The total number of coronavirus (COVID-19) cases in Victoria is 1628 – an increase of 10 since yesterday.
There have been no new deaths reported. To date, 19 people have died from coronavirus in Victoria.
There have been 165 confirmed cases of coronavirus in Victoria that may have been acquired through unknown transmission, a reduction from yesterday following investigations linking 18 people to known cases.
Currently eight people are in hospital, including three patients in intensive care. 1544 people have recovered.
Of the total 1628 cases, there have been 1347 in metropolitan Melbourne and 236 in regional Victoria. Several cases remain under investigation. The total number of cases is made up of 860 men and 768 women. More than 480,000 tests have been processed to date.
A second case of COVID-19 has been detected in a staff member at the Rydges on Swanston, Melbourne.
The source of acquisition for both cases remains under investigation and all potential sources of transmission will be explored.
All close contacts of both staff members have been contacted and placed into quarantine. None of the close contacts identified are hotel guests at this stage.
Thorough cleaning of relevant parts of the hotel has been undertaken, alongside other appropriate public health actions including contact tracing, isolation and quarantine.
The hotel is not currently open to the public. There are some returned overseas travellers observing their quarantine at the hotel.
Potential links between the staff members and positive cases among travellers at the site are being investigated. As a precaution, all staff who have worked in the hotel since early May have been offered testing.
Of yesterday’s other cases, three were detected in returned travelers in hotel quarantine, and six cases were detected in household contacts, including five members of one household. All household members are in isolation and contact tracing is under way.
There were no new cases linked to outbreaks in aged care centres.
“Today’s increase in cases illustrates once again that while we have been flattening the curve, our battle against COVID-19 is far from over,” said Victoria’s Chief Health Officer Professor Brett Sutton.
“Restrictions around some activities have now been eased in Victoria in recognition of the current low rate of community transmission of this virus.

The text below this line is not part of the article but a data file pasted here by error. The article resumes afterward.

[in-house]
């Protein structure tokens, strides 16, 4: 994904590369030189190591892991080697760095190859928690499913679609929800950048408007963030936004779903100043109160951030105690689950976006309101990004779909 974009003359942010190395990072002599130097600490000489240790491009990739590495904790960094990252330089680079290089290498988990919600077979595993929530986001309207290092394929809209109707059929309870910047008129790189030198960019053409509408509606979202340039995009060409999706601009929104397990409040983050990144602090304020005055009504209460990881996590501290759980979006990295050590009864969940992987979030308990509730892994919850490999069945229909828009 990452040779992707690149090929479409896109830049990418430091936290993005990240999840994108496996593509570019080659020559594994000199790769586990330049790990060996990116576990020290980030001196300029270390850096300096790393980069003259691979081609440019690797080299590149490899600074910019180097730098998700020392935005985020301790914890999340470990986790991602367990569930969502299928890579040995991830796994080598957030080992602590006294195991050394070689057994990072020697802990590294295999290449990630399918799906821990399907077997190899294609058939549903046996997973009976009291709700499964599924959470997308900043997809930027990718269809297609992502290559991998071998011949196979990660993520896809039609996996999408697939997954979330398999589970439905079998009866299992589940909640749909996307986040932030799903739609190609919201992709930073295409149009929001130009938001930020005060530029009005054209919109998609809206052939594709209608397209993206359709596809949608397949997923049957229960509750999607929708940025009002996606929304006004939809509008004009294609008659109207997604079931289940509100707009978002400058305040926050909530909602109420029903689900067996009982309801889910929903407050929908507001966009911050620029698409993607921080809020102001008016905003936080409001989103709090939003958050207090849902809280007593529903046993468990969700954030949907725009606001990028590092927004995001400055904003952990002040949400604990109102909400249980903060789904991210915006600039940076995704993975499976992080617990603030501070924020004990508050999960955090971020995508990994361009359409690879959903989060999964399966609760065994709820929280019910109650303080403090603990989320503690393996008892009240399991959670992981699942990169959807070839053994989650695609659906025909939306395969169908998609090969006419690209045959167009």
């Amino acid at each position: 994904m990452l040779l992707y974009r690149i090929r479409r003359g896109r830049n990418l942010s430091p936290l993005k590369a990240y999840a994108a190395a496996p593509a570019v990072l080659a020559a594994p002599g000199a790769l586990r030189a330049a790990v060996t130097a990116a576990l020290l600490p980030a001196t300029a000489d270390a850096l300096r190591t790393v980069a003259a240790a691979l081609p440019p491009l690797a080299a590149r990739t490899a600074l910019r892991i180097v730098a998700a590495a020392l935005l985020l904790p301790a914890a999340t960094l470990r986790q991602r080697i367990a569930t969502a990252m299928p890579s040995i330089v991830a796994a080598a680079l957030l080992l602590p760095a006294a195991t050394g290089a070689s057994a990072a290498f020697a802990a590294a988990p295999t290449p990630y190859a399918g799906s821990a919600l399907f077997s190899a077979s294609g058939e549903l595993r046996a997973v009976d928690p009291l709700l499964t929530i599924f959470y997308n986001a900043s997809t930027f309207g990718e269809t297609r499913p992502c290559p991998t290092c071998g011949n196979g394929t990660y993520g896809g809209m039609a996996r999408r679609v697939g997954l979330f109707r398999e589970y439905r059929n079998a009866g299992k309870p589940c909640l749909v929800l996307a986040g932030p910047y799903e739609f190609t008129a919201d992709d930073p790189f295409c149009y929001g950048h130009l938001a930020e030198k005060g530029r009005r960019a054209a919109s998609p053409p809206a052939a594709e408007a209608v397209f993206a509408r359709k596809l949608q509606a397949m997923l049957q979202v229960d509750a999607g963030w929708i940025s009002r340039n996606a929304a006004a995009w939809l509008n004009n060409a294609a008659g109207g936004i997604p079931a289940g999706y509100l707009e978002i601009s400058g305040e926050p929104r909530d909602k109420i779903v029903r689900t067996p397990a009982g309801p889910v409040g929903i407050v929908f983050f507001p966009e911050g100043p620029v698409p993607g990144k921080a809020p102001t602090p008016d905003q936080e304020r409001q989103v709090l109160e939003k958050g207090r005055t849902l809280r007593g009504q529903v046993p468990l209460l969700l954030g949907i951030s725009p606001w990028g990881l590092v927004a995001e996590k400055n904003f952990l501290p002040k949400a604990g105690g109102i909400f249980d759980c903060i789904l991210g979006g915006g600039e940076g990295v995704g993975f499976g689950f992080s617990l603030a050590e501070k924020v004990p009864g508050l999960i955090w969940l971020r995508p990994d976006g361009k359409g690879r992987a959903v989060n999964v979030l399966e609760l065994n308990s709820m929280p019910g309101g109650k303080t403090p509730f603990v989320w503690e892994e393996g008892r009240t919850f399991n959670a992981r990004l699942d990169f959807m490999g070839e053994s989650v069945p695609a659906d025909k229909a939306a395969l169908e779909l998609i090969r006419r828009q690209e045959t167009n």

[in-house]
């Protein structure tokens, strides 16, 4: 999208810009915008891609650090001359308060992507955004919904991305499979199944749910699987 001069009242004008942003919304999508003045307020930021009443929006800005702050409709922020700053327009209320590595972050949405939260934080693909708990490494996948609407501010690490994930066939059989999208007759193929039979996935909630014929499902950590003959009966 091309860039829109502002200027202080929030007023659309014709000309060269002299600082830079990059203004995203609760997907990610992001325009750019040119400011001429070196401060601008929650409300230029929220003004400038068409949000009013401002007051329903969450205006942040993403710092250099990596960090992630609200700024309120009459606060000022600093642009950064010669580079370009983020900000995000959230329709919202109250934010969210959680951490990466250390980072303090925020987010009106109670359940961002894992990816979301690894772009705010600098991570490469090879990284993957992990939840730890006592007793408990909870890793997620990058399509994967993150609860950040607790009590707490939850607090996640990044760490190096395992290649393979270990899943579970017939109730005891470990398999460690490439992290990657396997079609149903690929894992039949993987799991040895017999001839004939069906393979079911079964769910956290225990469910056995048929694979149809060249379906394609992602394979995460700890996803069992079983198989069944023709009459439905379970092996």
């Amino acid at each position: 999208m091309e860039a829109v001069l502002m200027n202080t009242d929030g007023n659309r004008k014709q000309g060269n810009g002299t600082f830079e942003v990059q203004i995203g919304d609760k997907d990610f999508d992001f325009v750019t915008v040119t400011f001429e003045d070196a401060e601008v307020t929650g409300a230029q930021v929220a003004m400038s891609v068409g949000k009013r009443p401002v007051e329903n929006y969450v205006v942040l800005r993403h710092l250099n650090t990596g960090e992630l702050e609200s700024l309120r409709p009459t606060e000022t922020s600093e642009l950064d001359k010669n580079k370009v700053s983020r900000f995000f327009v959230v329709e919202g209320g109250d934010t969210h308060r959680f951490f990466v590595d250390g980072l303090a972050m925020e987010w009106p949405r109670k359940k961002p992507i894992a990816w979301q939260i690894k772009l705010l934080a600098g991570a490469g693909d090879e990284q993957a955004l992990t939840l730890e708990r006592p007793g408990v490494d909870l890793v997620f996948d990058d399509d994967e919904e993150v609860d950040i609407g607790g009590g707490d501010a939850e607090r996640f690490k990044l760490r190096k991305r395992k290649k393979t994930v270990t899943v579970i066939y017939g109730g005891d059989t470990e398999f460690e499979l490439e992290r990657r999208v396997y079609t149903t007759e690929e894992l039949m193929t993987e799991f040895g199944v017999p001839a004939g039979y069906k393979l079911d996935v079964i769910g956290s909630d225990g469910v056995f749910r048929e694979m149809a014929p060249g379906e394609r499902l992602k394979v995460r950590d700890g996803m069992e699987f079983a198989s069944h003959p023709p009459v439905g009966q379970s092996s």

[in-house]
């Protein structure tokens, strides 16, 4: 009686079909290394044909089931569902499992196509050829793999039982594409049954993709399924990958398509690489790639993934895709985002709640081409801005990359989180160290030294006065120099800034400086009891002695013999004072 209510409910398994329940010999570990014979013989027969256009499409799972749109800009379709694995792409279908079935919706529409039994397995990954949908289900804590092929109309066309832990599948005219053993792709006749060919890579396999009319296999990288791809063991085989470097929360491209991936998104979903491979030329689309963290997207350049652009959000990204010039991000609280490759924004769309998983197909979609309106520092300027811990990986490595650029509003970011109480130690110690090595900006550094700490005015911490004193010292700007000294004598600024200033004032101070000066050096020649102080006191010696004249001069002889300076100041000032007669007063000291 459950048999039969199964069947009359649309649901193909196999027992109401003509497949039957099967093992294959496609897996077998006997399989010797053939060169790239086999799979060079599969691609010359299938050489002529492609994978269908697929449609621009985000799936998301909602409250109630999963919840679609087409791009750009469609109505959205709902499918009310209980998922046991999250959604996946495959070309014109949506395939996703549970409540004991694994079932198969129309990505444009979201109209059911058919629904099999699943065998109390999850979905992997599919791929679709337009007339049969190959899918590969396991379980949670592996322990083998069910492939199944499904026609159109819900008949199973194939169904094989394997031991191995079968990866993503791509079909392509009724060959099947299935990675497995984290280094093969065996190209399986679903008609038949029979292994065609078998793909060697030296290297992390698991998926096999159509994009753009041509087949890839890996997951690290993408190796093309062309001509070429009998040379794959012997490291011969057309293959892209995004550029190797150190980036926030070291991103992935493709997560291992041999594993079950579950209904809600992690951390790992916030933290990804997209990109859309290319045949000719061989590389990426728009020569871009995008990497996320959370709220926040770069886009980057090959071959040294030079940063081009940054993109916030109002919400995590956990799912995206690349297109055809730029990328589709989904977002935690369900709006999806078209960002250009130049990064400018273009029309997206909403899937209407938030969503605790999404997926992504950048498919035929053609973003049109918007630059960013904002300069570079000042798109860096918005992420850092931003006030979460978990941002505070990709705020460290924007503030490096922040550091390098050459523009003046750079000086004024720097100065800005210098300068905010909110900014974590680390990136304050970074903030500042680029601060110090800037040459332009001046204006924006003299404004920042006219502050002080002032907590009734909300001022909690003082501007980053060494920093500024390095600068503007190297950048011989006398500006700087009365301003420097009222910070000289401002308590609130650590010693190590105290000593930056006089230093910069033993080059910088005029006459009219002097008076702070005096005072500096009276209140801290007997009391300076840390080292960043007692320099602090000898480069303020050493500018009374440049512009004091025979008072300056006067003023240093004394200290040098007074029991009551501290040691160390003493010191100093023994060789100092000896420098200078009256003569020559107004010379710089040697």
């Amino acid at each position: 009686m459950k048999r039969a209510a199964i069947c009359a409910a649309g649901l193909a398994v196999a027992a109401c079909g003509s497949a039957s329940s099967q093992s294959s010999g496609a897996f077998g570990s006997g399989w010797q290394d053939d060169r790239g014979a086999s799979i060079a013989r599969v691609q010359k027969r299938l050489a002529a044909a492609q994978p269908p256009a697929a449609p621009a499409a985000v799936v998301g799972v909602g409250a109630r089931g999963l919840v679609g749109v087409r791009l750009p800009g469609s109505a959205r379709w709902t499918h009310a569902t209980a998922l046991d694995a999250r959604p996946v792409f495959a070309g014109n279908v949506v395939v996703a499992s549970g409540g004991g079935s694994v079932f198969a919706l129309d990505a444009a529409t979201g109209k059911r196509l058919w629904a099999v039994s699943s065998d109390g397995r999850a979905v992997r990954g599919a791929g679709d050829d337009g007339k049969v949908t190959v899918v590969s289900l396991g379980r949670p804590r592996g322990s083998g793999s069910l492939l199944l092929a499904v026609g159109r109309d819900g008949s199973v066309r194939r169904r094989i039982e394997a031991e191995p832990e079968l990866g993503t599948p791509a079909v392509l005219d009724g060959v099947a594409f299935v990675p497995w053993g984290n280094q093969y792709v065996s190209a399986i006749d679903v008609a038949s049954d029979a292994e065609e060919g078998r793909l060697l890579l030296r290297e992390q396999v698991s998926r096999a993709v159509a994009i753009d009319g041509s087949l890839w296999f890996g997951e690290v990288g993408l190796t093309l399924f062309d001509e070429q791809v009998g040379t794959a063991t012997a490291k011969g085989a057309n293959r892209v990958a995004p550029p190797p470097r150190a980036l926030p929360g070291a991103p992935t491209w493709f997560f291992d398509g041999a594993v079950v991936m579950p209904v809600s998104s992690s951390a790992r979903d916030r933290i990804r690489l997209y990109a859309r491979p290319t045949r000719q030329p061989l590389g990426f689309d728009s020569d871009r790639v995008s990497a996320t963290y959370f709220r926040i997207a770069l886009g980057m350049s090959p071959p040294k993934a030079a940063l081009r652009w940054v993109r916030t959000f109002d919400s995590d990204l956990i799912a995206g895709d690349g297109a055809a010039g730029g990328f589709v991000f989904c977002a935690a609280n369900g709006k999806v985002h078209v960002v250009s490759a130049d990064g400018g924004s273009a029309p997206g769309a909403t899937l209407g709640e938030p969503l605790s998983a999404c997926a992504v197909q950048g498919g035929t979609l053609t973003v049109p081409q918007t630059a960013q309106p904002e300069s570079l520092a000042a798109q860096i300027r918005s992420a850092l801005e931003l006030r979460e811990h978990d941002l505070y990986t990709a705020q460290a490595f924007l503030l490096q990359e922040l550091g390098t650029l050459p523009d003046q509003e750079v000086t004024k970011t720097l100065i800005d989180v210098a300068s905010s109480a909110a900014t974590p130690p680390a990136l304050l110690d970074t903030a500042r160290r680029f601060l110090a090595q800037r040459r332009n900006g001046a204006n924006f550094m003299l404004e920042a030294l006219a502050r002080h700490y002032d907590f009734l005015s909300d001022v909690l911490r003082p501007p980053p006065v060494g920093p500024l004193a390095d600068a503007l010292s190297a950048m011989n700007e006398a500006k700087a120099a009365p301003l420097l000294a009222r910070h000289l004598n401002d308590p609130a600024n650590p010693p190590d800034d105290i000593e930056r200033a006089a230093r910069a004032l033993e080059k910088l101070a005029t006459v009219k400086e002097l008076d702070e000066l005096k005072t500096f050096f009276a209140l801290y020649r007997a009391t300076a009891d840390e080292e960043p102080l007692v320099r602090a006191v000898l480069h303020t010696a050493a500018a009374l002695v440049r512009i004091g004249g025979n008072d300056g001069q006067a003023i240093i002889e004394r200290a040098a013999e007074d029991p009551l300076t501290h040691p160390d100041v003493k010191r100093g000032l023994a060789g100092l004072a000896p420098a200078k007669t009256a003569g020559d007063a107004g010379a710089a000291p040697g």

“While encouraging, we need to remain vigilant. It is increasingly important that we stay at home when unwell and get tested, wash our hands regularly, sneeze and cough into our elbow and maintain physical distancing. These are common sense actions to ensure we don’t create a second wave of this serious disease, as we have seen in other countries once they have eased their stringent regulations.
“Victorians have done a remarkable job so far sticking to the coronavirus restrictions and staying at home has saved lives. But now is not the time for complacency.
“We are also asking Victorians to continue this amazing effort and get tested if they have symptoms of coronavirus, however mild, because the more tests we do, the more data we have about the prevalence of coronavirus in the community.
“People with even the mildest of symptoms of coronavirus including fever, chills, cough, sore throat, shortness of breath, runny nose or loss of sense of smell are encouraged to get tested.”
Department of Health & Human Services Media Unit (03) 9096 8860 or firstname.lastname@example.org.
Cases by Local Government Area
Please find the latest COVID-19 notifications by local government areas below.
- Residential location is the residential address provided when the case is notified.
- This is not where they were infected and may not be where the case currently resides.
- Numbers are correct as of 11.59pm last night but are subject to change as cases are followed up and data is analysed.
- The last column shows the number of current active cases in an LGA. Active cases are defined as someone who has tested positive, is currently in isolation and being monitored by the Department and who has not yet recovered.
|LGA||Confirmed cases (ever)||Active cases (current)|